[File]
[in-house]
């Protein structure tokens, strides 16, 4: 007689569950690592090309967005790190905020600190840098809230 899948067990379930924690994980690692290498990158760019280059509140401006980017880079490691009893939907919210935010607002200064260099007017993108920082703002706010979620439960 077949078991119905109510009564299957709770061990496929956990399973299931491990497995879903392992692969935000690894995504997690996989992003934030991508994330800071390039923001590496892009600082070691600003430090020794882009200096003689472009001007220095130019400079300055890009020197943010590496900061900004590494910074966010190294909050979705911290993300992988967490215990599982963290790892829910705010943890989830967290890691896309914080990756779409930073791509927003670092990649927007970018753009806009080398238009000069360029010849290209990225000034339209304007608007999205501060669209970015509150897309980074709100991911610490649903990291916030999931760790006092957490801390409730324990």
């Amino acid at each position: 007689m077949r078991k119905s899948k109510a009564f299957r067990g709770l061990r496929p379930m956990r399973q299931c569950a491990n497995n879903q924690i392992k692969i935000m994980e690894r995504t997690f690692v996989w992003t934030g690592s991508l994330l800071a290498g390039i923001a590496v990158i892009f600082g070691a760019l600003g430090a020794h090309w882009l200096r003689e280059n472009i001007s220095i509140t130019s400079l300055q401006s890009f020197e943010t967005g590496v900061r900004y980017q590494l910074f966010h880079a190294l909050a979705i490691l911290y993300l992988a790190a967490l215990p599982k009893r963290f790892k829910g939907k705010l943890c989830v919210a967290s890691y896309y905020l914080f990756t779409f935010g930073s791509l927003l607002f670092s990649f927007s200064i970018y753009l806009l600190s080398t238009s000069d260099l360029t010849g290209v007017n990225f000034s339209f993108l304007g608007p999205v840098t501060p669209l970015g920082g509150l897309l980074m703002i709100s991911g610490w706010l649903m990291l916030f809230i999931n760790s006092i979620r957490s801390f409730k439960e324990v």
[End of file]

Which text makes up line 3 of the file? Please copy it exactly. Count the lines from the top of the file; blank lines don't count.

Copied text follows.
């Amino acid at each position: 007689m077949r078991k119905s899948k109510a009564f299957r067990g709770l061990r496929p379930m956990r399973q299931c569950a491990n497995n879903q924690i392992k692969i935000m994980e690894r995504t997690f690692v996989w992003t934030g690592s991508l994330l800071a290498g390039i923001a590496v990158i892009f600082g070691a760019l600003g430090a020794h090309w882009l200096r003689e280059n472009i001007s220095i509140t130019s400079l300055q401006s890009f020197e943010t967005g590496v900061r900004y980017q590494l910074f966010h880079a190294l909050a979705i490691l911290y993300l992988a790190a967490l215990p599982k009893r963290f790892k829910g939907k705010l943890c989830v919210a967290s890691y896309y905020l914080f990756t779409f935010g930073s791509l927003l607002f670092s990649f927007s200064i970018y753009l806009l600190s080398t238009s000069d260099l360029t010849g290209v007017n990225f000034s339209f993108l304007g608007p999205v840098t501060p669209l970015g920082g509150l897309l980074m703002i709100s991911g610490w706010l649903m990291l916030f809230i999931n760790s006092i979620r957490s801390f409730k439960e324990v």